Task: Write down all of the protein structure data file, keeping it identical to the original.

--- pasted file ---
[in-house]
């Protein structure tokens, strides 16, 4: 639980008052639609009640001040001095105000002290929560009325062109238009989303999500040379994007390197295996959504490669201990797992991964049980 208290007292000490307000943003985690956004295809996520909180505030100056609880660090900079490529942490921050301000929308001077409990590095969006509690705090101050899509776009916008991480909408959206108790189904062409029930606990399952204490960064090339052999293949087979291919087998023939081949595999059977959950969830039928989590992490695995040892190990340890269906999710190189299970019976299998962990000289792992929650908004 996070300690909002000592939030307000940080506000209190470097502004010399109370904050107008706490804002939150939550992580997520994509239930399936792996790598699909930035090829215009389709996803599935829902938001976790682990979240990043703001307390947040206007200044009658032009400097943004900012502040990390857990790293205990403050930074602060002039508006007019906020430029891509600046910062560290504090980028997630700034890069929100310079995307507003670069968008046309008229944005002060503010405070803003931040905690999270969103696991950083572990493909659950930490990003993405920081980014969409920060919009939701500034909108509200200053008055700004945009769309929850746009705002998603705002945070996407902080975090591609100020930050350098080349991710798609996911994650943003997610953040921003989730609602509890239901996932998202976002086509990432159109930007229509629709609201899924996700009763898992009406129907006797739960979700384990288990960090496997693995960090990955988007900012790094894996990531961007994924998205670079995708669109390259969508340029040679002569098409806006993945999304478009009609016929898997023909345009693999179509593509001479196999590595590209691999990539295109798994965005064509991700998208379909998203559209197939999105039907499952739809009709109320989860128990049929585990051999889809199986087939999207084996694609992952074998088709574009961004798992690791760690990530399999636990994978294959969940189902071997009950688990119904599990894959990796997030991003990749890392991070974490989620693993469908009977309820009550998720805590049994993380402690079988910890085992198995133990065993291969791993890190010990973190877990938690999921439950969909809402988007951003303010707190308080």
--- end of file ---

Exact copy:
[in-house]
């Protein structure tokens, strides 16, 4: 639980008052639609009640001040001095105000002290929560009325062109238009989303999500040379994007390197295996959504490669201990797992991964049980 208290007292000490307000943003985690956004295809996520909180505030100056609880660090900079490529942490921050301000929308001077409990590095969006509690705090101050899509776009916008991480909408959206108790189904062409029930606990399952204490960064090339052999293949087979291919087998023939081949595999059977959950969830039928989590992490695995040892190990340890269906999710190189299970019976299998962990000289792992929650908004 996070300690909002000592939030307000940080506000209190470097502004010399109370904050107008706490804002939150939550992580997520994509239930399936792996790598699909930035090829215009389709996803599935829902938001976790682990979240990043703001307390947040206007200044009658032009400097943004900012502040990390857990790293205990403050930074602060002039508006007019906020430029891509600046910062560290504090980028997630700034890069929100310079995307507003670069968008046309008229944005002060503010405070803003931040905690999270969103696991950083572990493909659950930490990003993405920081980014969409920060919009939701500034909108509200200053008055700004945009769309929850746009705002998603705002945070996407902080975090591609100020930050350098080349991710798609996911994650943003997610953040921003989730609602509890239901996932998202976002086509990432159109930007229509629709609201899924996700009763898992009406129907006797739960979700384990288990960090496997693995960090990955988007900012790094894996990531961007994924998205670079995708669109390259969508340029040679002569098409806006993945999304478009009609016929898997023909345009693999179509593509001479196999590595590209691999990539295109798994965005064509991700998208379909998203559209197939999105039907499952739809009709109320989860128990049929585990051999889809199986087939999207084996694609992952074998088709574009961004798992690791760690990530399999636990994978294959969940189902071997009950688990119904599990894959990796997030991003990749890392991070974490989620693993469908009977309820009550998720805590049994993380402690079988910890085992198995133990065993291969791993890190010990973190877990938690999921439950969909809402988007951003303010707190308080």